I have met many people who have good communication skills. It’s one of those skills that cannot really be improved. People who perform spoken-word poetry have good communication skills. People who work at the front desk and placate entitled parents have good communication skills. It seems to me, through the countless informational interviews I have had within the past few weeks, that good communication skills are not something that could be improved with conscious effort. It is something that just is. What about critical thinking? Am I someone who critically thinks? Understanding a passage of Ulysses given the relevant historical and literary contexts requires critical thinking. Reconstructing Spinoza’s proof of substance monism with significantly fewer words while maintaining its logical rigor requires critical thinking. Regurgitating rules from an 8 x 11″ sheet of printer paper about how to calculate operational cash flow by subtracting net income from accruals is not critical thinking. 

From the countless criteria that separate well-qualified candidates from the candidates that don’t even receive a rejection email, it seems that very few of those qualities are areas that could be actively improved upon. Some of those desired attributes don’t seem even to be true. And, in terms of accessibility, I wonder when those individuals acquire those skills. Did they earn them through their education, as these companies always implied, or have they always had them all of their lives? Because there exist so many lines that serve as barriers. First, there’s knowing enough about the organization to submit a resume and cover letter before mid-September. Then, there’s passing the first round interview, which involves expansive industry knowledge and case interview preparation. Then, there’s the superday, which, I’ve heard, is pretty hard. I wouldn’t know; I’m not qualified enough of a candidate to advance this far.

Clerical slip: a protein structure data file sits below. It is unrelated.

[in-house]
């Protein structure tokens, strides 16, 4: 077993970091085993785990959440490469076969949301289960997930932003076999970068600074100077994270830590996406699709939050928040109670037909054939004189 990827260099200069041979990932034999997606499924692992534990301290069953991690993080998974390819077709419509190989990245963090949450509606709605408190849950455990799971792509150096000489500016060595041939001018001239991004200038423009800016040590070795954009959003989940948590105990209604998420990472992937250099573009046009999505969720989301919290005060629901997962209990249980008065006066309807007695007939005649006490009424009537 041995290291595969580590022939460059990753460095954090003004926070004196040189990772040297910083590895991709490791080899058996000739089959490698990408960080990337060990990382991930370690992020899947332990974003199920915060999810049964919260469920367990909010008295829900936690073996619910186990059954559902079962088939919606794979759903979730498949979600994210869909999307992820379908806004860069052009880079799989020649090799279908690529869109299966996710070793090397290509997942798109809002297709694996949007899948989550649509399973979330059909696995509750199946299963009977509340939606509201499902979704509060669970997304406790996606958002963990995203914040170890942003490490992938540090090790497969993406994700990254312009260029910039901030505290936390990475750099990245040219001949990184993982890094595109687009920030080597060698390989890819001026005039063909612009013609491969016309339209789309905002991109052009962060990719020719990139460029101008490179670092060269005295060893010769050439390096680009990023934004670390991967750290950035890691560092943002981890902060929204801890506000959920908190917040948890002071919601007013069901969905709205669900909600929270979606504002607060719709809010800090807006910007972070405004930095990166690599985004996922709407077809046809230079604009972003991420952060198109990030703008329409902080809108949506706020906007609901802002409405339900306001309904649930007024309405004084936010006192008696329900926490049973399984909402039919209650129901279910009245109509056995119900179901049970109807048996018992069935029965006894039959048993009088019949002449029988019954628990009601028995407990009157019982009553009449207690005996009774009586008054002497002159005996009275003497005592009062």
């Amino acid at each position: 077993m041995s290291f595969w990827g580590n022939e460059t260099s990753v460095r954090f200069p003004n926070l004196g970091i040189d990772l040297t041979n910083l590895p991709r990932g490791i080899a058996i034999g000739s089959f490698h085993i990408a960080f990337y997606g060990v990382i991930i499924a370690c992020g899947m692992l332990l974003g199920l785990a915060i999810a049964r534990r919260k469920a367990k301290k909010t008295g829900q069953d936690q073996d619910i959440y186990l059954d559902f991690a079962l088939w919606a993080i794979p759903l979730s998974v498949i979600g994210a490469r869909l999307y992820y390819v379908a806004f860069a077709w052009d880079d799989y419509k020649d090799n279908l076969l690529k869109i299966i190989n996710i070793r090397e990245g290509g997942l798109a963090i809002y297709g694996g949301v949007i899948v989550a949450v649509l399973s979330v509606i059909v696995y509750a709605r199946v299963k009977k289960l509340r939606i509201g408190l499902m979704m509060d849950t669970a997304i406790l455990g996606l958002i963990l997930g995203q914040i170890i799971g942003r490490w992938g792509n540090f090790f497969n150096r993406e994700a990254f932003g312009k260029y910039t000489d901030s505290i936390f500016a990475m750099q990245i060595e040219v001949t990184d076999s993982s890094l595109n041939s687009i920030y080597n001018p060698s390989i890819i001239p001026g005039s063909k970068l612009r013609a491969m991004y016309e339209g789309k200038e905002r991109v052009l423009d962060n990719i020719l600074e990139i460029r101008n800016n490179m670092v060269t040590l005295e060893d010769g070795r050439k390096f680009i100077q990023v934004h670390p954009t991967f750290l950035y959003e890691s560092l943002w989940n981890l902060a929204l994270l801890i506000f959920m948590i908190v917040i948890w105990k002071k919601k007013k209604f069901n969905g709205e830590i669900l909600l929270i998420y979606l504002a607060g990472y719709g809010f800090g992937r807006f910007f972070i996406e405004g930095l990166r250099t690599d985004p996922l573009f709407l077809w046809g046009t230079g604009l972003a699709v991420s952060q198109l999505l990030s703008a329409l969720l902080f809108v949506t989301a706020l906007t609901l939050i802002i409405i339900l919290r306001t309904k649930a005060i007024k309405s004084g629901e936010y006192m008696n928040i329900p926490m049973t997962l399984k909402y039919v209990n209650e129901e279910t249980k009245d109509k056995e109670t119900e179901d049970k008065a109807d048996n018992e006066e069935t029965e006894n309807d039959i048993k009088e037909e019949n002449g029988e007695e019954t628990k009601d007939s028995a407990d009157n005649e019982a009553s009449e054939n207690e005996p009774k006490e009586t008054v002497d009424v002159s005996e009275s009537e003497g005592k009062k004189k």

The question I always ask myself: How do I get a job? I ask with a hint of sardonic laughter because I truly don’t know.  I don’t understand “the system” because I am constantly making new rudimentary discoveries of key structural elements long after I should have been aware of them. And despite all the resources I have been afforded my entire life, it always seems as if I am not living up to those standards of my achievements relative to my opportunities. I try to leverage my opportunities to the best of my ability, but I’m either not working hard enough or not working smart enough. I don’t know. I cannot even imagine how difficult recruiting must be for individuals who have not had the same educational opportunities as I have throughout my life.

I often feel as if my efforts aren’t enough. I feel as if my achievements are not relative to my opportunities and efforts, but I know I have experienced too much entitlement throughout my life to possibly validate my feelings. I don’t know. I have goals, I have articulated those goals to my friends, and I will continue to strive towards those goals while internalizing and improving upon the rejection emails (or lack of) that I have encountered. I am tired, but relative to the experiences of others, I have nothing worthy to complain about. So it goes.